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Key issues that could mar our nuclear energy quest

By Stephen Ndegwa | Aug 6th 2019 | 3 min read
By Stephen Ndegwa | August 6th 2019

Kenya’s ambition of building a nuclear energy plant seems to be alive. But it is a journey that is precarious as it is daunting.

However, based on the viability and safety of nuclear energy in a Kenyan context, the question begs whether the country is ready for such a delicate, complicated and massive undertaking.

Do we have enough resources, both financial and human resource, to initiate and sustain a nuclear energy project?

Indeed, globally there is increasing debate about nuclear power. While some say nuclear energy is a safe, sustainable and environmentally friendly source of energy, others are not so sure.

Opponents cite major nuclear reactor accidents like the 1986 Chernobyl disaster in the former United Soviet Socialist Republic, and the 2011 Fukushima Daiichi nuclear disaster in Japan, as examples of the deadly effects of a nuclear meltdown.

The radiological effects on the environment are irreparable. Secondly, the cost of building a nuclear plant is simply prohibitive. Local nuclear experts estimate that building such a facility would cost the government about Sh3.5 trillion, more than double our annual budget.

Now, with all the unmet demands of national development, this sounds like a pipe dream.

Moreover, a nuclear plant’s lifespan has a maximum of 60 years, after which it must be decommissioned.

With decommissioning comes the nightmare of managing nuclear waste. The used fuel, which has a lifespan of 300 years, is currently put in special receptacles and buried deep in geological depositories.

Any leakage would be catastrophic to life. A nuclear plant needs colossal amounts of fresh water - three tonnes per minute - to cool the core of the reactor and avoid a meltdown. Sea water is not used since it is corrosive.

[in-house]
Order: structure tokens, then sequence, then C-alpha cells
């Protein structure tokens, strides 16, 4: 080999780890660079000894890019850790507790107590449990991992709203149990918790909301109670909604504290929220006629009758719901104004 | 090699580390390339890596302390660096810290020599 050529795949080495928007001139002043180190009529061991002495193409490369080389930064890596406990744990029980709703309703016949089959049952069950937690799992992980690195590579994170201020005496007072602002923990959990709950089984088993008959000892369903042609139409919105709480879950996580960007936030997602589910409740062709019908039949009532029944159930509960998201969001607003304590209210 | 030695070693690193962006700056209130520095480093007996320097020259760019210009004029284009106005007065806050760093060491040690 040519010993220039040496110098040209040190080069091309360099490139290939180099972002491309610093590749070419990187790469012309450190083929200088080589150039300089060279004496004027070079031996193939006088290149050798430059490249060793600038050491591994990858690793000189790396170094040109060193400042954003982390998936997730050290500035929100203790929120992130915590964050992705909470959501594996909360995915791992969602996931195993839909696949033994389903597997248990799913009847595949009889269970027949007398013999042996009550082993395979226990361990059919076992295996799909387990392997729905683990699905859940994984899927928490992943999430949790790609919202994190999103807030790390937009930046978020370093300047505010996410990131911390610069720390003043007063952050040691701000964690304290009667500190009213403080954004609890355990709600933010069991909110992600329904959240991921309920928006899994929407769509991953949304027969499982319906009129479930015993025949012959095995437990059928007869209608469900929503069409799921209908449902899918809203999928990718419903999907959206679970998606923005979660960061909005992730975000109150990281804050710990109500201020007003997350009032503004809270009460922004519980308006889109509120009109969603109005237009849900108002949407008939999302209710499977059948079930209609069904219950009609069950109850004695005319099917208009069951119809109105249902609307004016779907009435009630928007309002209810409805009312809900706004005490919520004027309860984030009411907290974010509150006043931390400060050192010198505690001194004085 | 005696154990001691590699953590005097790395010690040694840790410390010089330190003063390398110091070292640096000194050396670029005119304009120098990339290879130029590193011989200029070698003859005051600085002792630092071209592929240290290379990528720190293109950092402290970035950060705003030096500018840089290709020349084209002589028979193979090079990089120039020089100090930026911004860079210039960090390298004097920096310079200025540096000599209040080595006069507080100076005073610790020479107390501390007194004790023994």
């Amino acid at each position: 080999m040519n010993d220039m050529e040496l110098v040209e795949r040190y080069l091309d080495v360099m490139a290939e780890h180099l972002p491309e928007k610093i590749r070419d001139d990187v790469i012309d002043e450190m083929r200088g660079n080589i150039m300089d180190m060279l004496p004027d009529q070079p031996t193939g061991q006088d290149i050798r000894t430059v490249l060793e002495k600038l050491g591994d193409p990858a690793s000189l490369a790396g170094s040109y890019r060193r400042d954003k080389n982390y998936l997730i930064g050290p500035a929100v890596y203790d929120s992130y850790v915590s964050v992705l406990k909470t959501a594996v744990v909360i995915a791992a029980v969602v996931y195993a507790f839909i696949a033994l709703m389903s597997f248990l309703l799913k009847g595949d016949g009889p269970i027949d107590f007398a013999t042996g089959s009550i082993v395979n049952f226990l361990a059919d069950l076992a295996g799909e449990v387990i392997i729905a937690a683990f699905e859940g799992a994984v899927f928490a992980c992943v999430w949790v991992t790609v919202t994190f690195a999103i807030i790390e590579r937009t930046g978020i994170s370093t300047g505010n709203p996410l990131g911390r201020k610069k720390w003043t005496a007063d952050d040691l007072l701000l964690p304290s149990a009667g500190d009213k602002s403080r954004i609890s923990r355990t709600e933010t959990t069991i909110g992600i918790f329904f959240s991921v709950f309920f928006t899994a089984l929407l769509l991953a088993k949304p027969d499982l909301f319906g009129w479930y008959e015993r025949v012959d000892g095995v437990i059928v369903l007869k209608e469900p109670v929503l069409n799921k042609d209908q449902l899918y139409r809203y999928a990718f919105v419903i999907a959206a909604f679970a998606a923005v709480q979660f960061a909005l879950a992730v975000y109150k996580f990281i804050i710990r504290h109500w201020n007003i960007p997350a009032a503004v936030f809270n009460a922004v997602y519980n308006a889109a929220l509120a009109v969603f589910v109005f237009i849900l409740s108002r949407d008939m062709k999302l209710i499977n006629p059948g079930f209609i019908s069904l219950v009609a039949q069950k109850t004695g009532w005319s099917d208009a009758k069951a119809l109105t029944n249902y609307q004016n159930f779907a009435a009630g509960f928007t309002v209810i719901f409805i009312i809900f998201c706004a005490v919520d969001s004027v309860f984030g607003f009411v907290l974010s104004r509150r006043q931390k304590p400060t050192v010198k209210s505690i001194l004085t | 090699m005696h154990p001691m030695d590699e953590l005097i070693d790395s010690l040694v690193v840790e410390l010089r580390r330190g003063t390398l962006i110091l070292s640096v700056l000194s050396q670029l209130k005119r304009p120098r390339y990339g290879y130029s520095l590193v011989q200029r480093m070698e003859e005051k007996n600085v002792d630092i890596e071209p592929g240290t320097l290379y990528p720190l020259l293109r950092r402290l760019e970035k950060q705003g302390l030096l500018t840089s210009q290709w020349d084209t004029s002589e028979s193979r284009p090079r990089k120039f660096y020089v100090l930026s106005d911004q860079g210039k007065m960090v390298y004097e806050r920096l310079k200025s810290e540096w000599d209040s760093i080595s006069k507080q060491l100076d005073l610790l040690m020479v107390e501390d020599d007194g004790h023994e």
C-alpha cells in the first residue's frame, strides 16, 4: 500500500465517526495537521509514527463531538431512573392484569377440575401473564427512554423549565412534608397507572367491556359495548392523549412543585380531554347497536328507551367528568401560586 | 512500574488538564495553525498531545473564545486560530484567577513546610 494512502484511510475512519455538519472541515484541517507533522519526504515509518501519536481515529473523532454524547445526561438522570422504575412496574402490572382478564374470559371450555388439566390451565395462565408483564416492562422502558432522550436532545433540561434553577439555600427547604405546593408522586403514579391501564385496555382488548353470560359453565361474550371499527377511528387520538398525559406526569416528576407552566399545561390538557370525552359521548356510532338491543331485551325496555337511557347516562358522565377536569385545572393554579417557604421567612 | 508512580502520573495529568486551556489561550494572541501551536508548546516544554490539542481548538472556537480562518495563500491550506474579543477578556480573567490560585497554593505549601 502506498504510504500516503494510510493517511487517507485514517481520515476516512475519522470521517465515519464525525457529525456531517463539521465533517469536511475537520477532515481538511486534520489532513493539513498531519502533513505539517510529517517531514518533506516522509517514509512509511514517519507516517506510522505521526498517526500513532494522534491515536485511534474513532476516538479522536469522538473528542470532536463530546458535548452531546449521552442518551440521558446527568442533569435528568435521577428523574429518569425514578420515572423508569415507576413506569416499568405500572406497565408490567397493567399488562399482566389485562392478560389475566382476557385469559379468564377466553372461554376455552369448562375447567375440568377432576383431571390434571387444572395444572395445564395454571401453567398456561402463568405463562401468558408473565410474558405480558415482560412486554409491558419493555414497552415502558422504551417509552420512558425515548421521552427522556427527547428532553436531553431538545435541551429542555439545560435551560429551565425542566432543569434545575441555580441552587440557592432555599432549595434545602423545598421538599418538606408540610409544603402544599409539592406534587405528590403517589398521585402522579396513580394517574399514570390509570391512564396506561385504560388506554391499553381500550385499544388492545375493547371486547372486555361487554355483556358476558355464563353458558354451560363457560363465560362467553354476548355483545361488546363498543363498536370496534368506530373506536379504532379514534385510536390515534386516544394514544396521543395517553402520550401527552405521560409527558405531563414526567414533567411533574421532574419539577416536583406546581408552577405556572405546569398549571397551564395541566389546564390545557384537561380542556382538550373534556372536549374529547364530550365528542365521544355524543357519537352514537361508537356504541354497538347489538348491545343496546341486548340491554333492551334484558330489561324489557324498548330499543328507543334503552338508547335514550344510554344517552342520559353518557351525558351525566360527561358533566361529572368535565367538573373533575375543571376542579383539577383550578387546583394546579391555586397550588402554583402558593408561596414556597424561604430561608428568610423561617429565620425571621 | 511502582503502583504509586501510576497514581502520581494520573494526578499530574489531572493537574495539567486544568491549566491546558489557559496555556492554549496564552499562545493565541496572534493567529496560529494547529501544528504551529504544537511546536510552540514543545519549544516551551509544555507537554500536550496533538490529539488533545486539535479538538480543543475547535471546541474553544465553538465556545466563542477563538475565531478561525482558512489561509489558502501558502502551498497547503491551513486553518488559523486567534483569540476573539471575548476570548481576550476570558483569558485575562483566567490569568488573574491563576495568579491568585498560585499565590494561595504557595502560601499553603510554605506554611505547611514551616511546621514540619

Can our water bodies deliver such capacity? Furthermore, climate change poses a major risk to nuclear energy infrastructure due to reduction of precipitation levels and droughts.

Shortage of fresh water can lead to hampering of power output, or shutting down of nuclear reactors. Such disruptions might become a common phenomenon in the long run, unless global warming is arrested now.

Still, we cannot dismiss the benefits of nuclear power. Compared to other sources, it produces high energy density at a much lower cost. For instance, it uses a few grams of uranium to generate the same amount of power that would use tonnes of coal to produce.

On safety, proponents of nuclear power observe that fission-electric reactors have caused fewer fatalities per unit of energy generated, than the other major sources of energy.

That energy production from coal, petroleum, natural gas and hydroelectricity has caused a greater number of fatalities per unit of energy generated, due to air pollution and the effects of power accidents.

Nuclear energy is also reliable, unlike most of the other sources which depend on the weather. The energy can also be stored in large amounts for future use. In December 2013, Forbes magazine reported that, in developing countries, “reactors are not a viable source of new power”.

The magazine also noted that even in developed nations where they make economic sense, they are not feasible because of nuclear’s “enormous costs, political and popular opposition, and regulatory uncertainty”.

Indeed, the trend today has greatly shifted to renewable sources of energy, with countries like Germany working towards total shut down of all nuclear reactors in the foreseeable future.

Recently, I passed through a big town in one of the neighbouring counties. I was shocked by the dereliction since the last time I visited the place a few months ago. Trenches were left uncovered after being dug up.

Yet, the town’s residents were going about their daily business without a care in the world! They all seemed in high spirits. This is the county whose boisterous governor was recently hauled in court on allegations of laundering proceeds of corruption within his family.

Then I remembered the following words by Nobel Prize Winner, Professor Wole Soyinka: “Only in Africa will thieves be regrouping to loot again, and the youths whose future is being stolen, will be celebrating it…” Cry, our beloved country!

The writer is an author, communication specialist & public policy analyst. [email protected]

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